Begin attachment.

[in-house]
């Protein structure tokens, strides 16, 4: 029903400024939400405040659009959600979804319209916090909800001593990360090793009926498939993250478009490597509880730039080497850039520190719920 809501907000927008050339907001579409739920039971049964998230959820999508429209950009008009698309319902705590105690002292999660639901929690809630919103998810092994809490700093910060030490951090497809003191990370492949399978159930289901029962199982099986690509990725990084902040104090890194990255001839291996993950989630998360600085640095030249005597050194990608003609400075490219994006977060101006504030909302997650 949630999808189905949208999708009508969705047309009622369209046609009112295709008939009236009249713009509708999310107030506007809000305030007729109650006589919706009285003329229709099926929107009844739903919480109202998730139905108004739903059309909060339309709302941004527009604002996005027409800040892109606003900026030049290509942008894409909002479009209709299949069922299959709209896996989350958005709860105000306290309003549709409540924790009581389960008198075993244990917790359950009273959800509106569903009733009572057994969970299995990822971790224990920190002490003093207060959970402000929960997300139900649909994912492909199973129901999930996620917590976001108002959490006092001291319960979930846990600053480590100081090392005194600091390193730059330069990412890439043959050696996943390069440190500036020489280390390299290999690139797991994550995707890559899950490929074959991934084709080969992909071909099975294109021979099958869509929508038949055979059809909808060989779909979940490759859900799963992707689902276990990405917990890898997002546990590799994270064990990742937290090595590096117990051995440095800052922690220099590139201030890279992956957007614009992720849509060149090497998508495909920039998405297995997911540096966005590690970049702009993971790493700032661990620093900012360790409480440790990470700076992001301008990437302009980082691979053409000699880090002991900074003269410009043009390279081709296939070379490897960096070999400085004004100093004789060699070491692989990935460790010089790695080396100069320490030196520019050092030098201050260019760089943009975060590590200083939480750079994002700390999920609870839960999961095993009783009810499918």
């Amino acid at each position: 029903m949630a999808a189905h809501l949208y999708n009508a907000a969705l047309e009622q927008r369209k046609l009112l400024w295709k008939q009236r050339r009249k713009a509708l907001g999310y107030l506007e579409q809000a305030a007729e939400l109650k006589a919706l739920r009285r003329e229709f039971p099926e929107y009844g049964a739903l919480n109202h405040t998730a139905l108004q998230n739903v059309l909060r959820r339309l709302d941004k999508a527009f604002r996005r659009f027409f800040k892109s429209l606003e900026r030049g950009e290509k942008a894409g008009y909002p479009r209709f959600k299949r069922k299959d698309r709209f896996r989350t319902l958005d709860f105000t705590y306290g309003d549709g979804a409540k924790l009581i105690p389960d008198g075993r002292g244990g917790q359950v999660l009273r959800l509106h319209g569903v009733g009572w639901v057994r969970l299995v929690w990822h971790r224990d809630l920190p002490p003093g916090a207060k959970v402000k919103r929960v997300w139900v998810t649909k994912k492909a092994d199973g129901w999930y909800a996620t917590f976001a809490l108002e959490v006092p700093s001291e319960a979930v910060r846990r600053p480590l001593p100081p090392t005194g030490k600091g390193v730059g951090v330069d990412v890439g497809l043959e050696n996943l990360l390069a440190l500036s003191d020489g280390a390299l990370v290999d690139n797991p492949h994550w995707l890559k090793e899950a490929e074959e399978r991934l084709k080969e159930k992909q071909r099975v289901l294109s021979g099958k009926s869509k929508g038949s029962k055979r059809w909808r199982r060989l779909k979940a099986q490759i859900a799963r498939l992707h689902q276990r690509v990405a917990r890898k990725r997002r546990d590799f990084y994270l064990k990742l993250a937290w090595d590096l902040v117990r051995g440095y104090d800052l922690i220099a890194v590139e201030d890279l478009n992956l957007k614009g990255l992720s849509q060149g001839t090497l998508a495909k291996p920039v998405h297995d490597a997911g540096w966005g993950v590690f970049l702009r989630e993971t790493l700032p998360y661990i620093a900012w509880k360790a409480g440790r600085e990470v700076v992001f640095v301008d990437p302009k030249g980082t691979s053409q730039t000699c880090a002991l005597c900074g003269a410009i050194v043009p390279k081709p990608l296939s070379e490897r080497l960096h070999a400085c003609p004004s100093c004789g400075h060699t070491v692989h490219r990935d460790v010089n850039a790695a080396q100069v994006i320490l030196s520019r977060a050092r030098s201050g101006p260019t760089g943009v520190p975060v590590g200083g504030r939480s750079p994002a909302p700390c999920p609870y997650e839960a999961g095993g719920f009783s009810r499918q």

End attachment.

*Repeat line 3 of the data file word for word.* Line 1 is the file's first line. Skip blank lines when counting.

């Amino acid at each position: 029903m949630a999808a189905h809501l949208y999708n009508a907000a969705l047309e009622q927008r369209k046609l009112l400024w295709k008939q009236r050339r009249k713009a509708l907001g999310y107030l506007e579409q809000a305030a007729e939400l109650k006589a919706l739920r009285r003329e229709f039971p099926e929107y009844g049964a739903l919480n109202h405040t998730a139905l108004q998230n739903v059309l909060r959820r339309l709302d941004k999508a527009f604002r996005r659009f027409f800040k892109s429209l606003e900026r030049g950009e290509k942008a894409g008009y909002p479009r209709f959600k299949r069922k299959d698309r709209f896996r989350t319902l958005d709860f105000t705590y306290g309003d549709g979804a409540k924790l009581i105690p389960d008198g075993r002292g244990g917790q359950v999660l009273r959800l509106h319209g569903v009733g009572w639901v057994r969970l299995v929690w990822h971790r224990d809630l920190p002490p003093g916090a207060k959970v402000k919103r929960v997300w139900v998810t649909k994912k492909a092994d199973g129901w999930y909800a996620t917590f976001a809490l108002e959490v006092p700093s001291e319960a979930v910060r846990r600053p480590l001593p100081p090392t005194g030490k600091g390193v730059g951090v330069d990412v890439g497809l043959e050696n996943l990360l390069a440190l500036s003191d020489g280390a390299l990370v290999d690139n797991p492949h994550w995707l890559k090793e899950a490929e074959e399978r991934l084709k080969e159930k992909q071909r099975v289901l294109s021979g099958k009926s869509k929508g038949s029962k055979r059809w909808r199982r060989l779909k979940a099986q490759i859900a799963r498939l992707h689902q276990r690509v990405a917990r890898k990725r997002r546990d590799f990084y994270l064990k990742l993250a937290w090595d590096l902040v117990r051995g440095y104090d800052l922690i220099a890194v590139e201030d890279l478009n992956l957007k614009g990255l992720s849509q060149g001839t090497l998508a495909k291996p920039v998405h297995d490597a997911g540096w966005g993950v590690f970049l702009r989630e993971t790493l700032p998360y661990i620093a900012w509880k360790a409480g440790r600085e990470v700076v992001f640095v301008d990437p302009k030249g980082t691979s053409q730039t000699c880090a002991l005597c900074g003269a410009i050194v043009p390279k081709p990608l296939s070379e490897r080497l960096h070999a400085c003609p004004s100093c004789g400075h060699t070491v692989h490219r990935d460790v010089n850039a790695a080396q100069v994006i320490l030196s520019r977060a050092r030098s201050g101006p260019t760089g943009v520190p975060v590590g200083g504030r939480s750079p994002a909302p700390c999920p609870y997650e839960a999961g095993g719920f009783s009810r499918q």